Underdogs Trying to Break up Brackets

INDIANAPOLIS (AP) -- Butler did it. So did Santa Clara, Vermont, Bucknell and Wisconsin-Milwaukee. George Mason redefined the art of the NCAA tournament upset last season with its improbable Final Four run.

For those schools lacking exposure, the NCAA tournament is a chance to show a national audience they can break up tournament brackets from coast to coast.

One win creates a lifetime memory. Two wins makes them a national darling. Four wins puts them in the rarest of classes, mentioned with the likes of North Carolina, Duke, UCLA or Kansas -- for one year anyway.

To those who live and breathe mid-major basketball, it takes more than luck.

"I call it the four Cs," George Mason coach Jim Larranaga said Monday. "First, you have to have great cohesiveness and chemistry. Then you have to have a team that's totally committed to making the sacrifices necessary to win."

"Third," he continued, "you have to be able to communicate on the floor because if you don't, with the crowds, it's easy to get off on a different page. And, most important, is confidence. You have to believe in yourself and your teammates."

What the George Masons of college basketball have demonstrated recently is that they will be more than a speed bump to the second round for those so-called power schools.

Remember Vermont and Bucknell? Or perhaps Hampton and Wisconsin-Milwaukee? Fans at Syracuse, Kansas, Iowa State and Alabama may never forget them.

This year's burning question: Who's next?

Start with experienced teams, winnow the field by finding those that have had success or near success on big stages, look for teams with balanced scoring. Then find teams that have solid guards and backcourt depth.

"You have to have good players, first," Indiana coach Kelvin Sampson said. "Looking back when Santa Clara had Steve Nash, and you look at Arizona's guards. Who had the better player? College basketball is a guards game, and if Nash played in college now, he could play for any team."

Sampson understands how close those cuts can be. At Oklahoma, in 2001, Sampson's fourth-seeded Sooners lost to 13th-seeded Indiana State in overtime. The next year, Oklahoma reached the Final Four in Atlanta.

Larranaga believes guard play and balanced scoring is critical to short-term success in the tournament. To continue advancing takes solid post players, too.

Teams with postseason experience and dominated by juniors and seniors tend to play better. Take 2003, when Notre Dame survived Wisconsin-Milwaukee's upset bid as the buzzer sounded. The loss helped the Panthers prepare for their next NCAA trip in 2005, and Bruce Pearl's team upset Alabama in the first round and Boston College in the second round that year before losing to eventual runner-up Illinois in the regional semifinals.

This year's field offers a handful of possibilities that fit the model.

-- This is the sixth straight NCAA bid for fourth-seeded Southern Illinois, which reached the regional semifinals in 2002. The Salukis lost to West Virginia in the first round last year but have one of the nation's top defenses and good guards. If they shoot well, they could challenge anyone. Southern Illinois faces Holy Cross on Friday.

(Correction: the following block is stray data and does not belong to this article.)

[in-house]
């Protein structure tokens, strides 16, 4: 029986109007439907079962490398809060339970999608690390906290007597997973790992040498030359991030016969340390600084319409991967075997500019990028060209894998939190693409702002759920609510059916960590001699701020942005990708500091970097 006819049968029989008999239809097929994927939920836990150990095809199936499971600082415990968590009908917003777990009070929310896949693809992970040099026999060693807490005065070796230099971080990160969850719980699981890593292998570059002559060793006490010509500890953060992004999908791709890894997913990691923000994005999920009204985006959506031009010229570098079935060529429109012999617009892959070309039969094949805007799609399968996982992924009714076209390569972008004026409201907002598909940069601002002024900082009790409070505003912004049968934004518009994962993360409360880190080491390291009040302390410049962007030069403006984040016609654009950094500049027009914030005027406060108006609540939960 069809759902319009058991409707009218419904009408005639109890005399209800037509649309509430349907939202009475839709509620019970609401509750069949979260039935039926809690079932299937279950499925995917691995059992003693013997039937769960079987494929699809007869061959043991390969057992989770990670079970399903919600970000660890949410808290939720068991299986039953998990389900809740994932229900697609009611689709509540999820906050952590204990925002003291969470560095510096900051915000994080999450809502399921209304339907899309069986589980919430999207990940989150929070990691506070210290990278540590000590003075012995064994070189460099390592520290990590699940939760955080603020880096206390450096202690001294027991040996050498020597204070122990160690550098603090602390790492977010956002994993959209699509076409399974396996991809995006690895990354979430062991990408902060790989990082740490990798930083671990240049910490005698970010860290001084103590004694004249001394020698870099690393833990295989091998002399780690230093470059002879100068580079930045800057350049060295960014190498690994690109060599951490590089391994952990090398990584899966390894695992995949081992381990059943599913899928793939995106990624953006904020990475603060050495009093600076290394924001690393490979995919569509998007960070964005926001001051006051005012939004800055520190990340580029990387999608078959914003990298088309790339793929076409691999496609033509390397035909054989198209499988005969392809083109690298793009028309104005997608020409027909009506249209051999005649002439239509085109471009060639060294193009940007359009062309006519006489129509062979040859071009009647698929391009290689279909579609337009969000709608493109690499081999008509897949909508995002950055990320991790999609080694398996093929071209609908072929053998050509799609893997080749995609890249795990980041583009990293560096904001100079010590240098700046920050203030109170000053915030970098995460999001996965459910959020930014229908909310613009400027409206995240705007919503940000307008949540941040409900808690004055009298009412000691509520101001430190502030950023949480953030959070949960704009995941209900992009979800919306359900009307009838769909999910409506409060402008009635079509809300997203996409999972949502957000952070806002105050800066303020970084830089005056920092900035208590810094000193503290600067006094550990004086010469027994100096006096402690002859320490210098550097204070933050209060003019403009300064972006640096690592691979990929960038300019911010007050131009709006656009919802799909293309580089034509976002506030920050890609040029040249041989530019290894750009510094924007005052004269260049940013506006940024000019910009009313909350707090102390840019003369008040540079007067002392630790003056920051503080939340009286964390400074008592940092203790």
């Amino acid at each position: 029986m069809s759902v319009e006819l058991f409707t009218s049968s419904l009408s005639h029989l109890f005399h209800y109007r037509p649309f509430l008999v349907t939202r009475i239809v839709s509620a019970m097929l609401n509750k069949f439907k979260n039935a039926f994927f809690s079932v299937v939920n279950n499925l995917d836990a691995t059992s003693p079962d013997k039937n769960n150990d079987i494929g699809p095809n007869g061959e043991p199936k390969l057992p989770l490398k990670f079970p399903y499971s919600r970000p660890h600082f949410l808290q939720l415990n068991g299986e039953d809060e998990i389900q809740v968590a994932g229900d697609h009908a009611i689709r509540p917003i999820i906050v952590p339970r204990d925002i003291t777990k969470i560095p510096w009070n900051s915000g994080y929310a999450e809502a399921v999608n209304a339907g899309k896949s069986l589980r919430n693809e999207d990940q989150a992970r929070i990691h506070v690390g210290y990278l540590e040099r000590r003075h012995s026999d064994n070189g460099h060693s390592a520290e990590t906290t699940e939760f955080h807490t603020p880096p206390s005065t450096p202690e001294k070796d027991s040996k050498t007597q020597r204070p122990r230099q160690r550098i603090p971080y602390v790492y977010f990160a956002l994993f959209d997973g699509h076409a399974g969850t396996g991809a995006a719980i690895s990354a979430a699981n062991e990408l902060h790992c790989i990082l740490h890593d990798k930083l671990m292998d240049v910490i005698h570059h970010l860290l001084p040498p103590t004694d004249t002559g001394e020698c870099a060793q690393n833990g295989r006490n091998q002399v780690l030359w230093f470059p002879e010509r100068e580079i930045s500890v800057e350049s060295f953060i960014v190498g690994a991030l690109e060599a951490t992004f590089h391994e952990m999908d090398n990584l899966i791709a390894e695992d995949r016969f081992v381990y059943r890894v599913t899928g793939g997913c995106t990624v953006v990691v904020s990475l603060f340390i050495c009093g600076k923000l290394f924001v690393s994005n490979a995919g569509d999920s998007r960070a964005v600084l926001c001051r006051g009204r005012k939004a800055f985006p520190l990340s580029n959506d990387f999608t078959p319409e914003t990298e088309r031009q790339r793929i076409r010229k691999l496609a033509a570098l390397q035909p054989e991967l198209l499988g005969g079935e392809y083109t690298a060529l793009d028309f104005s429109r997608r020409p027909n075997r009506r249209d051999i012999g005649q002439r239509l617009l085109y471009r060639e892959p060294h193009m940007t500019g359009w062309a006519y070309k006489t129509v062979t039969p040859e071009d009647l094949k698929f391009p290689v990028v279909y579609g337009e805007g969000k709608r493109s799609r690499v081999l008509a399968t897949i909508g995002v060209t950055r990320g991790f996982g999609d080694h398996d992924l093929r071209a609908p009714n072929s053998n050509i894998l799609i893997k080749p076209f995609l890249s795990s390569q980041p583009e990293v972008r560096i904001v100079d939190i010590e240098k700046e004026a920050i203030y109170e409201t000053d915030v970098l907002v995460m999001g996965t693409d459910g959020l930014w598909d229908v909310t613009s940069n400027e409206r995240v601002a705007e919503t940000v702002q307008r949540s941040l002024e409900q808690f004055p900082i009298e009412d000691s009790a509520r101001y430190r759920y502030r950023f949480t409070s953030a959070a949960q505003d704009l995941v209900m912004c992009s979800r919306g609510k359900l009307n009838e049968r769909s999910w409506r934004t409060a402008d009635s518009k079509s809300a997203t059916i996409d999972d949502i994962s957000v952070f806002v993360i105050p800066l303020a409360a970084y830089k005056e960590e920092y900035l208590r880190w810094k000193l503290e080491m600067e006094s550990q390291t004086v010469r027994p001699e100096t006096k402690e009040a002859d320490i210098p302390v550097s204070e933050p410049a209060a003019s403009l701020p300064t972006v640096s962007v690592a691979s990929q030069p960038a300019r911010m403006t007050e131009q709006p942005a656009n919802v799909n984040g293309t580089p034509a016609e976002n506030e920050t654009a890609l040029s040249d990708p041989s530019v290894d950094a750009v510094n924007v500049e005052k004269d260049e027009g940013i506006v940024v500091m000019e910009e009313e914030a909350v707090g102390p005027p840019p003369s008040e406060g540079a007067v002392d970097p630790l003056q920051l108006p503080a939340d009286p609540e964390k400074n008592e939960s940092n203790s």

-- Butler earned its highest seed ever, a No. 5 in the Midwest Regional. The Bulldogs, a regional semifinalist in 2003, are one of those experienced, guard-dominated teams that has already proved it can win in tourney play. Butler won the NIT Season Tip-Off title by beating Notre Dame, Indiana, Tennessee and Gonzaga, then beat Kent State less than 24 hours after the championship game in Indianapolis.

"It's been a fun and magical year, and, at the same time, it's a chance to start anew," coach Todd Lickliter said.

-- Nevada, the No. 7 seed in South, has one of the nation's top inside players in forward Nick Fazekas and is making its fourth straight NCAA trip. It reached the regional semis in 2004, thanks in part to Fazekas, before a 5-point loss to eventual runner-up Georgia Tech. The Wolf Pack was ranked No. 10 last week before its loss in the Western Athletic Conference tournament.

-- Creighton, which faces Nevada, on Friday also could be dangerous. The Bluejays finished strong, beating Southern Illinois in the Missouri Valley Conference championship game and is making its seventh NCAA appearance since 1999 and expects to duplicate first-round wins over Louisville in 99 and Florida in 2002.

-- Winthrop, the Big South champion, moved up to No. 24 in last week's Top 25 and could follow the lead of Wisconsin-Milwaukee. A year ago, the Eagles nearly knocked off Tennessee in the first round, losing 63-61 on Chris Lofton's buzzer-beater. This year, the No. 11 seed in the Midwest, gets Notre Dame on Friday.

-- And Larranaga thinks Old Dominion, which plays Butler on Thursday, looks a lot like his 2006 George Mason squad, including a loss in the Colonial Athletic Association tournament. The Monarchs open against Butler on Thursday.

"We don't feel like we don't belong, but we don't feel like we're the Shrine Circus, either," coach Blaine Taylor said before his Monarchs got a No. 12 seed Sunday.

Selection committee chairman Gary Walters said Monday the panel that picks the teams doesn't take those factors into account when making decisions.

But if there's one team that could replicate George Mason run from last year, Larranaga has a choice.

"There is one team that had a phenomenal regular season and didn't win its conference tournament, and we didn't, either -- and that's Southern Illinois," Larranaga said. "Butler may be another, but they play Old Dominion and I always believe in my conference."


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